When she arrived she was ordered to make her father hot soup. When she got close to the big pot on the fire, they knocked it over on her and killed her. They put sad looks on their faces and went to tell the prince of Angkat's death. They offered him Kantok as a substitute wife. The prince allowed her to stay at the palace to honor Angkat's memory. He was grief struck.

When the stepmother and father returned home they discovered a large beautiful red-leafed banana plant in the very place Angkat had been killed. The stepmother ordered the father to get rid of it since she feared Angkat's spirit had come back to haunt them. He got out his machete and cut it down in pieces then he went far into the forest and spread the pieces out. Everywhere a piece landed sturdy bamboo shoots rose from the ground.

The companions of the prince took him on a hunting trip to try to get his mind off Angkat's death. They decided to camp in a bamboo grove. While sleeping there he heard something comforting in the wind. He listened more closely and then ordered that all the bamboo be dug up and brought back to the palace. Then he sat in his bamboo grove each day.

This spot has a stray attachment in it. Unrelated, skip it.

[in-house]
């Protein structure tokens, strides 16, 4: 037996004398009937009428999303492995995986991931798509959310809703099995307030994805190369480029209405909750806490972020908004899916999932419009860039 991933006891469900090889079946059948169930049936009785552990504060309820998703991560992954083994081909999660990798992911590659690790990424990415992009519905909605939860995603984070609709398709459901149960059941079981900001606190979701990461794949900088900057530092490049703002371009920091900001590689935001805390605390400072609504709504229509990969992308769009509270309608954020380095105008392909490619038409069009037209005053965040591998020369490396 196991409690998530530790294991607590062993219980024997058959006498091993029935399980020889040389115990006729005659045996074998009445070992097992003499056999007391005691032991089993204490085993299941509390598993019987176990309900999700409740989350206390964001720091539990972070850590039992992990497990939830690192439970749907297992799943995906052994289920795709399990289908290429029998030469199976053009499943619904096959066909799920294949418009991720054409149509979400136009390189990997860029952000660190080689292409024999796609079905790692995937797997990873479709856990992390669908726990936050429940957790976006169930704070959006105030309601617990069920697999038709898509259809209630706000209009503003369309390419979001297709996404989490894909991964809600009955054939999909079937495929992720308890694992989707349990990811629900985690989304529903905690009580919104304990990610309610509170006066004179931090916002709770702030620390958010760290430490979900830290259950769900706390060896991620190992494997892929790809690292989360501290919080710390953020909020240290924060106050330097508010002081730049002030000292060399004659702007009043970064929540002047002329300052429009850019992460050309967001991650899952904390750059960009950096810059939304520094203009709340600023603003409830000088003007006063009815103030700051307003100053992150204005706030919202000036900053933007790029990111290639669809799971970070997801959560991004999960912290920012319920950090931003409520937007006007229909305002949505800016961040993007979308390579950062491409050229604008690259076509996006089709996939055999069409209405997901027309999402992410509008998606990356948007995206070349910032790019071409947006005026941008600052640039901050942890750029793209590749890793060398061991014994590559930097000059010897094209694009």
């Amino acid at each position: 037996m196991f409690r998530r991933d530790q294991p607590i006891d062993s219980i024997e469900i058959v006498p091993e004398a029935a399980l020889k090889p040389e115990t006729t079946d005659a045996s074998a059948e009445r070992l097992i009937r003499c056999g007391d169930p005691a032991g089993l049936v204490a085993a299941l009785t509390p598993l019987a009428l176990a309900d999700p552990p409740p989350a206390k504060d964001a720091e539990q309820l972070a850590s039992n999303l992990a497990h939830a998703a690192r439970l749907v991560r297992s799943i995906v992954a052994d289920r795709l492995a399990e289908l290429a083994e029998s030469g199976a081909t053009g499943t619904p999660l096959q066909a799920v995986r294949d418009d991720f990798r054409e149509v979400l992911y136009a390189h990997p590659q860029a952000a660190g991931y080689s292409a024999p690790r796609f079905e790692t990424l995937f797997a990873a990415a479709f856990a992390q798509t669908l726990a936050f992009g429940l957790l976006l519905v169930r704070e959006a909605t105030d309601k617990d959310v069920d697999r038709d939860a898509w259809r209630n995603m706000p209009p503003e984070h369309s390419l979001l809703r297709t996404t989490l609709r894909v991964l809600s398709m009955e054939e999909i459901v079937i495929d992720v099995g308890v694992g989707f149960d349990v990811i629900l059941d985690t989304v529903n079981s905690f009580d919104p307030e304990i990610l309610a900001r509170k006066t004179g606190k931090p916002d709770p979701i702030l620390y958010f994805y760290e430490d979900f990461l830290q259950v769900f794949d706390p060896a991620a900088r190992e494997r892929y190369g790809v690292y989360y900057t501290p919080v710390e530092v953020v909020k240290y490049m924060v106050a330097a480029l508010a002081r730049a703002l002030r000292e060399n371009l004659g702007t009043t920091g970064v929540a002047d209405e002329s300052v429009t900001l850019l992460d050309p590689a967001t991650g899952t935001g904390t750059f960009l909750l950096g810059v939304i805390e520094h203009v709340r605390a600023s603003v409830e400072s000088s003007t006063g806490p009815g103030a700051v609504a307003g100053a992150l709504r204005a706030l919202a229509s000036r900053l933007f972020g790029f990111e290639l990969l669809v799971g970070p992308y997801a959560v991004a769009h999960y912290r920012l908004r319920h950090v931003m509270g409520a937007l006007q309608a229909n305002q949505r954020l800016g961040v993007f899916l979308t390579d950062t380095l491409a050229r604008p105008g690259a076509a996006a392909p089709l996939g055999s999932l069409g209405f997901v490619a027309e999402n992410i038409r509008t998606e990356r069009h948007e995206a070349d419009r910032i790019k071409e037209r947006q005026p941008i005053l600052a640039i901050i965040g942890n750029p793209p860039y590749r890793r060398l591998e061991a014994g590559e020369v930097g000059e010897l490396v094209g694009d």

One day he heard Angkat's voice telling him she was with him. The prince begged the Spirit of Virtue for the return of his true love. First he saw her faintly and then they touched hands. When Kantok looked out the palace window and saw this, she screamed and ran away from the palace. The family was banished from Cambodia and the prince eventually became king with Angkat his queen. They ruled over the kingdom in peace and joy for many years.

I found this version so interesting since the father was not just an invisible bystander or dead. He actually helped devise a plan to kill his own daughter. I also see so many ties to other Asian versions of the story. There is the fish which is in the Middle Eastern version, Chinese versions, Vietnamese version, and Thai version. Many of these also include the scattering of the rice with the aid of some birds. The Egyptian version has a bird that drops the slipper in the pharaoh's hands. You can see how the story has changed in different countries, but how it probably started as the same story at some point.

For more Cinderella in different culture posts: